Josh also shares some fun research linking bee foraging behavior to caffeine content in the nectar.  It makes the bees head out to the dance floor, and they seem to get addicted to the sweet tasting stimulants.  It’s like Red Bull for bees!

017: Does science have a gender bias? It depends on who you ask.

National_Association_Against_Woman_Suffrage
Later that day: “Um… oh… uh… no, Dear! I swear I thought it said ‘suffering.’ Please let me back in the house.”

Shocking Fact No. 1: If you put a woman’s name and a man’s name on the exact same job application for lab manager, the woman is described as less competent and will be offered less money.

Shocking fact No. 2: If you show  the results of that experiment to faculty members in scientific fields, the men are less likely to believe the results.  They say the research is flawed and the findings are suspect.

Question: What happens if you change the results of the resume experiment?  Will those male faculty members still think the research was shoddy?  Or will they believe the new results because it fits with their pre-conceived notions about hiring?

On this week’s show, we discuss some new research that gives hints as to why gender bias in the scientific community is so pernicious.  How can you solve a problem when not everyone will admit that the problem exists in the first place?

And before you leap to judgement about those unenlightened pigs, be sure to check your OWN implicit biases with these simple tests.

Everyday Sadism

We’re also celebrating Halloween with a murderous IPA from Shipyard Brewing in Portland, Maine.  It’s the “Little Horror of Hops,” and the mascot is this handsome devil:

HorrorHops_12oz 5X

We enjoy the bitter brew, and Daniel reveals the darker side of our taste preferences.  Recent research implies that people who enjoy flavors like coffee and beer are actually more likely to express psychopathic tendencies!  That explains a lot about the Hello PhD hosts…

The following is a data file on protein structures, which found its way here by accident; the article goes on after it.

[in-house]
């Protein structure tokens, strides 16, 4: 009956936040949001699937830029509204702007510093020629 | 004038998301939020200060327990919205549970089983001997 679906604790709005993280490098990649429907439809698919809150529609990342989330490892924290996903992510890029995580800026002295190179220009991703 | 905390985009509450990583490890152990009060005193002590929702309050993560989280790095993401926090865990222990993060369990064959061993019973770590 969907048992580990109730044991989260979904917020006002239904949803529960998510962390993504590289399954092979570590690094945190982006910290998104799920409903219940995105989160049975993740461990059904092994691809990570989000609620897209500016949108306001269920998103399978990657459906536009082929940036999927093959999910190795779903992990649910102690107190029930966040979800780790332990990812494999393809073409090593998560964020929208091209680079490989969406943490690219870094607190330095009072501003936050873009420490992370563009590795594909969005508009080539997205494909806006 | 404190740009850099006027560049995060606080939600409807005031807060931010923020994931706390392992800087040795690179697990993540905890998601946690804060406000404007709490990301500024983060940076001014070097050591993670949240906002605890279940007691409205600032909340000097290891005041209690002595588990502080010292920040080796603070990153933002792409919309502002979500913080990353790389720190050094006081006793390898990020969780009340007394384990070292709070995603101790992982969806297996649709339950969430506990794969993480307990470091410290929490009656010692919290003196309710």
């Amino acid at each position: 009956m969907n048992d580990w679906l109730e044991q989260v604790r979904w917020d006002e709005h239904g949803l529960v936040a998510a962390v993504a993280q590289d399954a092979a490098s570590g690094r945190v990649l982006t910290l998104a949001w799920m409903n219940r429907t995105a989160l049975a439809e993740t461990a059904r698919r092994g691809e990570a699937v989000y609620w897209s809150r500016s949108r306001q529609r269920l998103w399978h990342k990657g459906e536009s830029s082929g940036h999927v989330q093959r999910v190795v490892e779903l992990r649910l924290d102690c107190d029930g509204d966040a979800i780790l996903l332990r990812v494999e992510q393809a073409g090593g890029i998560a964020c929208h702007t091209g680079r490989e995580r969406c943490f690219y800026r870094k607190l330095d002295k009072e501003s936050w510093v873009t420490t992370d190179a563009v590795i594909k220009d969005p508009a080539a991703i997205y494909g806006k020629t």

We hope you have a Hoppy Halloween (see what I did there?) and please tweet your #ScaryScience costumes to @hellophd.

 

016: Working Hard, or Hardly Working? How lab culture affects your productivity.

During his first week as a postdoc, James was excited.  He stayed late to set up cultures and read a stack of papers.  The second week, he was surprised to notice he was the last one in the lab at 6PM – in his undergrad lab, you could expect to see people working past 10.

Over the next few weeks, James left earlier each evening, pushing off the next experiment until tomorrow.  By the end of six months, he wasn’t making progress and had lost some of his energy and passion for the project.

Embracing the buzz

honey-bees
In this metaphor, the queen is the PI and the drones are postdocs who do all the work for low wages….

Is your lab buzzing with activity at all hours of the day and night, or does everyone clear out before dinner?   It should come as no surprise that the work ethic of people around you can affect YOUR productivity.  Ignoring the subtle nuances of lab culture is an all-too-common mistake.

This week, we respond to a listener question about culture and productivity:

Hi Josh + Dan,

I would love to hear a discussion about the work culture and differing work ethic at different tiers of institutes. I visited Boston over the weekend and was struck by the urgency all around, which I miss at my institute…wonder how much more productive I would be surrounded by a “hive” mentality. What do you think?